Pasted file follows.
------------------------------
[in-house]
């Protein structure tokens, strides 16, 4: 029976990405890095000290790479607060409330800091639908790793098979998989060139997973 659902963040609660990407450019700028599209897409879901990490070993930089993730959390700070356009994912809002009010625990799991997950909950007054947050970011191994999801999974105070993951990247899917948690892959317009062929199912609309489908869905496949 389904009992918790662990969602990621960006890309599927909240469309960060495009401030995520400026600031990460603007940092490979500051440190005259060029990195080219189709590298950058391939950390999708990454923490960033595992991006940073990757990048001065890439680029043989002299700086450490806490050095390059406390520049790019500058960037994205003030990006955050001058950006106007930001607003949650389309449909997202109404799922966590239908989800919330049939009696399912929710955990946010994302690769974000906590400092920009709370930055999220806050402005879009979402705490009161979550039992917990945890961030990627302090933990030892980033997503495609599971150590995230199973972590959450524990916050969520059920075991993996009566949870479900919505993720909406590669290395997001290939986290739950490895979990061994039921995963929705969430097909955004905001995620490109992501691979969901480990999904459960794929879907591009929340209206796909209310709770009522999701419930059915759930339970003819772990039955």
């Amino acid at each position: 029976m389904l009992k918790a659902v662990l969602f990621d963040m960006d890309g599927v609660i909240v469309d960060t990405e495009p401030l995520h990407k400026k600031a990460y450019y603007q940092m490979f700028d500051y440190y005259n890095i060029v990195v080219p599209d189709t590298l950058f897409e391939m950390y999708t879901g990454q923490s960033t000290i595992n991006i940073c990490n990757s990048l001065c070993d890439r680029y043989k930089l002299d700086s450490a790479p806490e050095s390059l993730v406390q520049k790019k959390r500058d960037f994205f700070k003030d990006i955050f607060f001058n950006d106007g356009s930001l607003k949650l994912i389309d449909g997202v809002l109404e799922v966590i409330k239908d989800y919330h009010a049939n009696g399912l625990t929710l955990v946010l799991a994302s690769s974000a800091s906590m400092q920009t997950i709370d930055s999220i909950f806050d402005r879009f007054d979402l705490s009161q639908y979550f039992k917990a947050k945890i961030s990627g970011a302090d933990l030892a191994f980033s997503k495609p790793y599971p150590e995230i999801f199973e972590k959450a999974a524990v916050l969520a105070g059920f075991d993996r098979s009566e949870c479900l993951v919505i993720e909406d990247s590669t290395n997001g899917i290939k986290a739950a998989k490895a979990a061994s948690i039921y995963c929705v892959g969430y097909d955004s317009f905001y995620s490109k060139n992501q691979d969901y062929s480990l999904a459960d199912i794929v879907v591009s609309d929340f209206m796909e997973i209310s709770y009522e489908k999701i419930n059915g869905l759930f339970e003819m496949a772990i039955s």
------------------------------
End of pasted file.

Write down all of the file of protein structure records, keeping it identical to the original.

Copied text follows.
[in-house]
């Protein structure tokens, strides 16, 4: 029976990405890095000290790479607060409330800091639908790793098979998989060139997973 659902963040609660990407450019700028599209897409879901990490070993930089993730959390700070356009994912809002009010625990799991997950909950007054947050970011191994999801999974105070993951990247899917948690892959317009062929199912609309489908869905496949 389904009992918790662990969602990621960006890309599927909240469309960060495009401030995520400026600031990460603007940092490979500051440190005259060029990195080219189709590298950058391939950390999708990454923490960033595992991006940073990757990048001065890439680029043989002299700086450490806490050095390059406390520049790019500058960037994205003030990006955050001058950006106007930001607003949650389309449909997202109404799922966590239908989800919330049939009696399912929710955990946010994302690769974000906590400092920009709370930055999220806050402005879009979402705490009161979550039992917990945890961030990627302090933990030892980033997503495609599971150590995230199973972590959450524990916050969520059920075991993996009566949870479900919505993720909406590669290395997001290939986290739950490895979990061994039921995963929705969430097909955004905001995620490109992501691979969901480990999904459960794929879907591009929340209206796909209310709770009522999701419930059915759930339970003819772990039955």
């Amino acid at each position: 029976m389904l009992k918790a659902v662990l969602f990621d963040m960006d890309g599927v609660i909240v469309d960060t990405e495009p401030l995520h990407k400026k600031a990460y450019y603007q940092m490979f700028d500051y440190y005259n890095i060029v990195v080219p599209d189709t590298l950058f897409e391939m950390y999708t879901g990454q923490s960033t000290i595992n991006i940073c990490n990757s990048l001065c070993d890439r680029y043989k930089l002299d700086s450490a790479p806490e050095s390059l993730v406390q520049k790019k959390r500058d960037f994205f700070k003030d990006i955050f607060f001058n950006d106007g356009s930001l607003k949650l994912i389309d449909g997202v809002l109404e799922v966590i409330k239908d989800y919330h009010a049939n009696g399912l625990t929710l955990v946010l799991a994302s690769s974000a800091s906590m400092q920009t997950i709370d930055s999220i909950f806050d402005r879009f007054d979402l705490s009161q639908y979550f039992k917990a947050k945890i961030s990627g970011a302090d933990l030892a191994f980033s997503k495609p790793y599971p150590e995230i999801f199973e972590k959450a999974a524990v916050l969520a105070g059920f075991d993996r098979s009566e949870c479900l993951v919505i993720e909406d990247s590669t290395n997001g899917i290939k986290a739950a998989k490895a979990a061994s948690i039921y995963c929705v892959g969430y097909d955004s317009f905001y995620s490109k060139n992501q691979d969901y062929s480990l999904a459960d199912i794929v879907v591009s609309d929340f209206m796909e997973i209310s709770y009522e489908k999701i419930n059915g869905l759930f339970e003819m496949a772990i039955s």